What’s been happening in the Orchard?

4/16/2018 - 10:19:26 AM

Arbor Day is coming up on April 27. In honor of that day, I’d like to share what we’ve been doing with our trees here at Kauffman’s. To see what typically goes on this time of year, let’s open Faith, Family, and Fruit, the book about the Kauffman’s family and business history…

Spring (p. 38)

“While snow still blankets the ground, a new year begins outside in the orchard. Inside, the orchard manager meets with crop consultants to plan pest control strategies for the upcoming growing season, goes over orchard equipment, and prepares for spring tree planting.

As the wintertime apple tree pruning comes to an end, the orchard workers begin pruning peach and plum trees in late February with hopes of finishing by mid-April. After pruning peach, pear, and plum trees, the brush is removed from the orchard and burned to prevent the spread of disease.

In the old days, after an orchard was pruned, workers used pitchforks to “scratch brush” from under the trees into the row middles. Then it was pushed out with the Caterpillar. According to Ben Lapp, scratching brush was the worst job in the orchard because it had to be done by hand. Today, workers clear the brush from each tree immediately after it has been pruned.

As the weather warms up, the trees wake from their long dormancy. The winter store of sap in the roots acts as a nutrient bank from the work of last year’s leaves. As the sap begins to flow, fruit buds that already began to form last summer start to swell with the promise of a new crop.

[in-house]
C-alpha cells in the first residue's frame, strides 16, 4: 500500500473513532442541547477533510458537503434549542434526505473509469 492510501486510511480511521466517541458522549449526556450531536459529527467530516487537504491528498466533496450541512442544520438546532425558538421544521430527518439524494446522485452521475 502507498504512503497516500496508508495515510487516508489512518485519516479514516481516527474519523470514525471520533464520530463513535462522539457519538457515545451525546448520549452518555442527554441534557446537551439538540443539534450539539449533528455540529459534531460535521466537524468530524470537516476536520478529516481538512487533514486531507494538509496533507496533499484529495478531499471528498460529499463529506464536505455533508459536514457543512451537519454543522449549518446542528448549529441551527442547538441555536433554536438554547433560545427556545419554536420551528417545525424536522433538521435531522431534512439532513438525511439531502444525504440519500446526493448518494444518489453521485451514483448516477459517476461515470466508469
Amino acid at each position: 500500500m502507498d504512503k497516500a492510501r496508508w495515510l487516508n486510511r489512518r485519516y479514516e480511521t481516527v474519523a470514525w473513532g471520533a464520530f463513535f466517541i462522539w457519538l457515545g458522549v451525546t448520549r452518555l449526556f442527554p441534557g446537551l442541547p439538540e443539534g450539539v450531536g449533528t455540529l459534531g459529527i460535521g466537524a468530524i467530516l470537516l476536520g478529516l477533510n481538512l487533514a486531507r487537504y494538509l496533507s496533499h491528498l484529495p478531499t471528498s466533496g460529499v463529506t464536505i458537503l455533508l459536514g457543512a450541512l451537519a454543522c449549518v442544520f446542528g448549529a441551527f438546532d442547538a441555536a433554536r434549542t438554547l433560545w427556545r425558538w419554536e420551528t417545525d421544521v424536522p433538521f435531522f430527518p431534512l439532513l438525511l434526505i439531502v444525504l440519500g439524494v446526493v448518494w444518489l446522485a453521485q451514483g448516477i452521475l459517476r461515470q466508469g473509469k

The rest of the flora and fauna is waking up too. Pests and beneficials alike return or come out of winter hiding. The soil comes back to life, teeming with earthworms and microbes essential for tree life and sustenance. Applying liquid soil drench consisting of living microbes, compost tea, seaweed, kelp, molasses, fish, minerals, and vitamins provides a strong foundation for nutrient production, tree health, disease resistance, and flavorful fruit.”

Tree Planting (p. 40)

“As soon as the ground is ready March and April, new trees are planted. The ground where a new block of trees will be planted has been resting for one to three years and is covered with sorghum-Sudangrass or rapeseed. These crops are plowed under to add nutrients to the soil and mitigate disease.

When the trees arrive from the nursery, they are dormant and bare root. To promote root development and tree establishment in a strange soil, the roots are dipped in a combination of rock powder and several species of mycorrhizal fungi before planting.

The process of planting goes fast with a tree planter; so fast that several thousand trees can be planted in a day. There is a five-year plan that determines which type of apple and peach trees are planted, depending on consumer demand.

Orchard crews now lay aside their pruning shears for shovels. They follow the planter and check to make sure each tree is planted at the proper depth and then they tamp the soil around the trees.”


Isn’t it an amazing privilege to take part in the earth’s maintenance and growth? I asked our Orchard Manager, Clair Kauffman, what part of the property was planted this year. Stay tuned for a future post about where we planted this year and how it went.


Enjoy the day, enjoy the spring, enjoy our earth. All of them are gifts given to us regardless of our behavior. God is merciful and so good.

1 comment
I just wanted to say your Green Tomato Relish, is the best I have ever eaten! God bless your family and green tomato relish!
Christie Lawler
4/16/2018 - 4:01:53 PM
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